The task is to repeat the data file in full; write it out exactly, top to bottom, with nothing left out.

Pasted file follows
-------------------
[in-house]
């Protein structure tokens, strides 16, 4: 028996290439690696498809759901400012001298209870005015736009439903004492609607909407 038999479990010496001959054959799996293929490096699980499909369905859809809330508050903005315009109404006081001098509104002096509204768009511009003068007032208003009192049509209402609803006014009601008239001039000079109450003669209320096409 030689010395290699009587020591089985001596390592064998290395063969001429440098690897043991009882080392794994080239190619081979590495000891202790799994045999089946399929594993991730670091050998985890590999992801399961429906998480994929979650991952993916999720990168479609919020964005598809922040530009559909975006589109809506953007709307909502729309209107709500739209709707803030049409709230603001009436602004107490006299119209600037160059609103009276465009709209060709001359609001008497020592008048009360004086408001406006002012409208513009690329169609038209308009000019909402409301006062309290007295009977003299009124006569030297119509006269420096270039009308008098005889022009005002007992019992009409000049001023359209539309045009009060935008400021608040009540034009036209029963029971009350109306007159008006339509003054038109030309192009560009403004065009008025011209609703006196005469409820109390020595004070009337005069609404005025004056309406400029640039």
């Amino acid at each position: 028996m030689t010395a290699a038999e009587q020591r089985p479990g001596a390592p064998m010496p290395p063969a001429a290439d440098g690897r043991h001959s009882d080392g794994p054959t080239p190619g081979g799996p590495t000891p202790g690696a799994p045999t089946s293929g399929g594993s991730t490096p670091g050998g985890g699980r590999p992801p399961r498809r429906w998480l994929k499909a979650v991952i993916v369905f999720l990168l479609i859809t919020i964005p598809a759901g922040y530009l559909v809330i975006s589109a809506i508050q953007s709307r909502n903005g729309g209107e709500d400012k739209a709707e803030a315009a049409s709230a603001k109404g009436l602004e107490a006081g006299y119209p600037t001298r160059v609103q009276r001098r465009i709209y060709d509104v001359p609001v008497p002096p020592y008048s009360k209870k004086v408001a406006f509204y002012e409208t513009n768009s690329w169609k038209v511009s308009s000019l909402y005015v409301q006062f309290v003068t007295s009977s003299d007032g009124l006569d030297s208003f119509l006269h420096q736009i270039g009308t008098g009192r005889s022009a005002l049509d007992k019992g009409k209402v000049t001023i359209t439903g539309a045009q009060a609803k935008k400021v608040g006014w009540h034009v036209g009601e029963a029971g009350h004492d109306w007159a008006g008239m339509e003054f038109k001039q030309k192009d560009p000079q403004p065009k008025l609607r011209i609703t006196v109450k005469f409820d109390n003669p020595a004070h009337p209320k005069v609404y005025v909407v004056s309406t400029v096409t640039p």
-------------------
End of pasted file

[in-house]
């Protein structure tokens, strides 16, 4: 028996290439690696498809759901400012001298209870005015736009439903004492609607909407 038999479990010496001959054959799996293929490096699980499909369905859809809330508050903005315009109404006081001098509104002096509204768009511009003068007032208003009192049509209402609803006014009601008239001039000079109450003669209320096409 030689010395290699009587020591089985001596390592064998290395063969001429440098690897043991009882080392794994080239190619081979590495000891202790799994045999089946399929594993991730670091050998985890590999992801399961429906998480994929979650991952993916999720990168479609919020964005598809922040530009559909975006589109809506953007709307909502729309209107709500739209709707803030049409709230603001009436602004107490006299119209600037160059609103009276465009709209060709001359609001008497020592008048009360004086408001406006002012409208513009690329169609038209308009000019909402409301006062309290007295009977003299009124006569030297119509006269420096270039009308008098005889022009005002007992019992009409000049001023359209539309045009009060935008400021608040009540034009036209029963029971009350109306007159008006339509003054038109030309192009560009403004065009008025011209609703006196005469409820109390020595004070009337005069609404005025004056309406400029640039």
């Amino acid at each position: 028996m030689t010395a290699a038999e009587q020591r089985p479990g001596a390592p064998m010496p290395p063969a001429a290439d440098g690897r043991h001959s009882d080392g794994p054959t080239p190619g081979g799996p590495t000891p202790g690696a799994p045999t089946s293929g399929g594993s991730t490096p670091g050998g985890g699980r590999p992801p399961r498809r429906w998480l994929k499909a979650v991952i993916v369905f999720l990168l479609i859809t919020i964005p598809a759901g922040y530009l559909v809330i975006s589109a809506i508050q953007s709307r909502n903005g729309g209107e709500d400012k739209a709707e803030a315009a049409s709230a603001k109404g009436l602004e107490a006081g006299y119209p600037t001298r160059v609103q009276r001098r465009i709209y060709d509104v001359p609001v008497p002096p020592y008048s009360k209870k004086v408001a406006f509204y002012e409208t513009n768009s690329w169609k038209v511009s308009s000019l909402y005015v409301q006062f309290v003068t007295s009977s003299d007032g009124l006569d030297s208003f119509l006269h420096q736009i270039g009308t008098g009192r005889s022009a005002l049509d007992k019992g009409k209402v000049t001023i359209t439903g539309a045009q009060a609803k935008k400021v608040g006014w009540h034009v036209g009601e029963a029971g009350h004492d109306w007159a008006g008239m339509e003054f038109k001039q030309k192009d560009p000079q403004p065009k008025l609607r011209i609703t006196v109450k005469f409820d109390n003669p020595a004070h009337p209320k005069v609404y005025v909407v004056s309406t400029v096409t640039p």